The world is yet to have a solution to the ongoing coronavirus which has spread to 25 countries and has killed over 1,500 people since it was detected in Wuhan, China, in December.
Nigeria is also faced with battling the Lassa fever outbreak while trying to prepare against the importation or in case of eventuality of an outbreak of coronavirus.
While still seeking a solution, the new disease was renamed Covid-19.
Here is a round-up of some of the stories which made headlines last week.
Egypt confirmed on Friday its first case of Covid-19 (coronavirus) in a foreigner who had been put into isolation in hospital, Reuters reported.
The health ministry said in a statement that it had immediately informed the World Health Organisation and had taken all necessary preventative measures.
It, however, did not give the nationality of the affected person, or any other details.
Confirming the case, WHO Eastern Mediterranean said the person was carrying the virus, but had not shown any symptoms and was in a stable condition.
The Nigeria Medical Association (NMA), Edo Chapter, has urged the federal government to build isolation centres at point of entries into the country to check viral diseases.
The chairman of the chapter, Valentine Omoifo, said that an isolation centre could prevent coronavirus and other diseases from coming into the country.
“The government should be proactive because we are lucky that the virus is not in Nigeria.”
Over 10.522 kilogrammes of compressed cannabis sativa also known as “wee wee” was allegedly uncovered in a concealed warehouse in Maiduguri by the National Drug Law Enforcement Agency (NDLEA), Borno State Command.
The Chairman, NDLEA, Muhammad Abdallah, said in a statement signed by the Head, Public Affairs of the agency, Jonah Achema, said that one suspect was also arrested in connection with the drugs.
The ongoing Ebola outbreak in the Democratic Republic of Congo remains a public health emergency of international concern, the World Health Organisation has said.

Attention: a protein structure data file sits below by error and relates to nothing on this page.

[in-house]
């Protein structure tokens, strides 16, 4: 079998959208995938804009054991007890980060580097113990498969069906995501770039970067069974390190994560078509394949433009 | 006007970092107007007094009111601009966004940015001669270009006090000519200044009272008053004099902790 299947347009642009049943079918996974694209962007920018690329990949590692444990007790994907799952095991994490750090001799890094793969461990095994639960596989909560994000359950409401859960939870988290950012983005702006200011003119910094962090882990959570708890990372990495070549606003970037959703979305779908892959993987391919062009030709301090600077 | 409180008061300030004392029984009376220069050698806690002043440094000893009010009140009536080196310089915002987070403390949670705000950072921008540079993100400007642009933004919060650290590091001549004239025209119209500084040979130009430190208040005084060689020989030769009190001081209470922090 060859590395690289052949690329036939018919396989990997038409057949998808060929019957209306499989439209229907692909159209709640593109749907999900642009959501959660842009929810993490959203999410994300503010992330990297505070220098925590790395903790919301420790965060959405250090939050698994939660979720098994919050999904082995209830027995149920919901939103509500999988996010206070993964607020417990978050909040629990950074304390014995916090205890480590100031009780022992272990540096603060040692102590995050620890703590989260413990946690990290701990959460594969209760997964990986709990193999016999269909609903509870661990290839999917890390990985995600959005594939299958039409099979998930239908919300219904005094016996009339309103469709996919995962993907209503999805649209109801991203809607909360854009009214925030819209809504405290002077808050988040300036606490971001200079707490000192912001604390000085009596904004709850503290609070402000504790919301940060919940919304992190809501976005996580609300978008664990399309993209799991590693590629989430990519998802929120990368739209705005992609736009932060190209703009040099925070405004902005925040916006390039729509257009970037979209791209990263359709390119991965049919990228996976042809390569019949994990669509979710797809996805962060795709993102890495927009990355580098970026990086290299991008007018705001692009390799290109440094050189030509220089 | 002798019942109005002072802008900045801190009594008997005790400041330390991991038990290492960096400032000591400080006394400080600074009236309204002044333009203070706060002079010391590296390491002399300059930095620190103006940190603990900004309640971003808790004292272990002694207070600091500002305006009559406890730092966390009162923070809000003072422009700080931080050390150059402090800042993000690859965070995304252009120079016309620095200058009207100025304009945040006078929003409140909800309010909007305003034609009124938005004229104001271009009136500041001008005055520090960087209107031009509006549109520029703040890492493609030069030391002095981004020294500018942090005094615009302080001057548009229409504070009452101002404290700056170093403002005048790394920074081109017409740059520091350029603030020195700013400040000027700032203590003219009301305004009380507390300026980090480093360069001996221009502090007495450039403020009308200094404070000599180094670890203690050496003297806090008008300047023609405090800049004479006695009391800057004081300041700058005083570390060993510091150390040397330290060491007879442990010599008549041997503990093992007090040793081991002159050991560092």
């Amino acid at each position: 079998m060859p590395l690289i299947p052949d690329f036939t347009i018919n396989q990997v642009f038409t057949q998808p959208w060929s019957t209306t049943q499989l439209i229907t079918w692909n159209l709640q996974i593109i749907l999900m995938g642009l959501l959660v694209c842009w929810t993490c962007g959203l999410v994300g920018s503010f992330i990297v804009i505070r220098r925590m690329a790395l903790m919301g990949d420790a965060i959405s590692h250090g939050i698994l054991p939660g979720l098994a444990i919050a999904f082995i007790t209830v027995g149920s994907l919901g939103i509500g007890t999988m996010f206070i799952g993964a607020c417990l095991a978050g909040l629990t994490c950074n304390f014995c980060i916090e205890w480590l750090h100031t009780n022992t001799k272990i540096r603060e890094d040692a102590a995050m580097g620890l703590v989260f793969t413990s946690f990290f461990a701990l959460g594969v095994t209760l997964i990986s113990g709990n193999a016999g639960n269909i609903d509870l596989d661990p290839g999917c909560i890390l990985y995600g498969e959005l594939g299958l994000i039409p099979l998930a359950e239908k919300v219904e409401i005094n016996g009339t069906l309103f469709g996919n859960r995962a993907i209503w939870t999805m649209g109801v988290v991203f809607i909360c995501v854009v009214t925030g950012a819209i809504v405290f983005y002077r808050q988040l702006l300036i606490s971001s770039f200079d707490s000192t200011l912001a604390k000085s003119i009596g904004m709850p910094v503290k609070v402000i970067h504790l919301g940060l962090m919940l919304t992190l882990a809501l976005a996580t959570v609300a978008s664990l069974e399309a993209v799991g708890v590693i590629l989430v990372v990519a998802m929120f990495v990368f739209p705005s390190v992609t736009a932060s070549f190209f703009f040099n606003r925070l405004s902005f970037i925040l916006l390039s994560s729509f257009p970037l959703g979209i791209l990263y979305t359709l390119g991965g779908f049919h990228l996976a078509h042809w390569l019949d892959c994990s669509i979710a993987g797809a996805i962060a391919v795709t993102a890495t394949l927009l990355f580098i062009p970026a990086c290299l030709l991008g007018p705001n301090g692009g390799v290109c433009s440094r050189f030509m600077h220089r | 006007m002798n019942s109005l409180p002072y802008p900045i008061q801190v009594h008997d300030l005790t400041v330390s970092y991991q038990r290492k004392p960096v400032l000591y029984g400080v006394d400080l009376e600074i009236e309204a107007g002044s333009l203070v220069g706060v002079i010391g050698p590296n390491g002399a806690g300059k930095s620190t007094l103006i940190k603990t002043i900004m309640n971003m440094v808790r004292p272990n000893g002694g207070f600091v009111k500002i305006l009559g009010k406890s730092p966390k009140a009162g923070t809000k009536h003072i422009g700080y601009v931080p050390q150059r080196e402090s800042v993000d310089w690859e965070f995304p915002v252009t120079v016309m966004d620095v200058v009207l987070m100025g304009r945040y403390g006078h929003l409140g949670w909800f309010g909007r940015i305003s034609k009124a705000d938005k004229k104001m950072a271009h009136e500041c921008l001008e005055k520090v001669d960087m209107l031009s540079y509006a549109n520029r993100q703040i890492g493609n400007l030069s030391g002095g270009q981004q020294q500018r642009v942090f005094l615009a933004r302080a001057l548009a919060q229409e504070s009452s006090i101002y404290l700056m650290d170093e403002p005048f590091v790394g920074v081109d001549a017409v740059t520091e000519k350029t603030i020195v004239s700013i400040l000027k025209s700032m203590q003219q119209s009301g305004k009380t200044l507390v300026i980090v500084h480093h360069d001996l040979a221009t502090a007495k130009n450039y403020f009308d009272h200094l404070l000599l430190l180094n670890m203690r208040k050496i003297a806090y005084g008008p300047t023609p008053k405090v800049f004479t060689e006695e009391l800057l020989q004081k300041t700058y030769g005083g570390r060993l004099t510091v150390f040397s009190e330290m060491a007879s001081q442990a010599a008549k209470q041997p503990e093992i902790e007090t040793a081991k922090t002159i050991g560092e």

The UN health agency said this on Wednesday after a deliberation by the International Health Regulations Emergency Committee on Ebola.
Reconfirming the status of the disease, Mr Ghebreyesus said he accepted the emergency committee’s advice that the Ebola outbreak in DRC “continues to be a public health emergency of international concern.”
Official Says US Health Authorities Shipped Faulty Coronavirus Test Kits Across Country
A number of test kits sent out by U.S. health authorities to labs across the country to diagnose the deadly novel coronavirus are faulty, a senior official said Wednesday.
The Centers for Disease Control and Prevention (CDC) began shipping 200 test kids nationwide on February 5 to speed up the diagnosis of US cases of COVID-19, which currently number 13.
But the labs reported that while performing a verification procedure, they realized the kits were returning inconclusive results, meaning neither positive nor negative, said senior CDC official Nancy Messonnier
The Lassa fever death toll has risen to 70, the Nigeria Centre for Disease Control said on Tuesday.
The Nigerian health agency, in its weekly situation report on the status of the disease, said since the beginning of the year, more suspected and confirmed cases have been reported.
In the reporting week, it said there were 482 suspected cases of the disease with 104 new confirmed cases and eight deaths reported.
Britain on Monday declared the new coronavirus a serious and imminent threat to public health, giving the government additional powers to isolate those suspected of being infected.
Britain has recorded four cases of coronavirus so far while British nationals, who have been flown back from Wuhan, the Chinese city where the epidemic broke out, are being quarantined for 14 days.
The virus has killed more than 900 people, all but two in mainland China, and has spread to at least 27 countries and territories.
A Chicago-area pediatrician’s suicide note has prompted an investigation into his vaccination practices and record keeping, according to the Cook County Sheriff’s Office.
Van Koinis, found dead of suicide in September 2019, left behind a note that “raised questions about the record keeping of vaccinations at his medical practice,” the sheriff’s office said in a statement.
Based on the investigation, including “issues presented in the note,” authorities have been unable to determine which of Koinis’ patients were vaccinated and which were not, the statement said.
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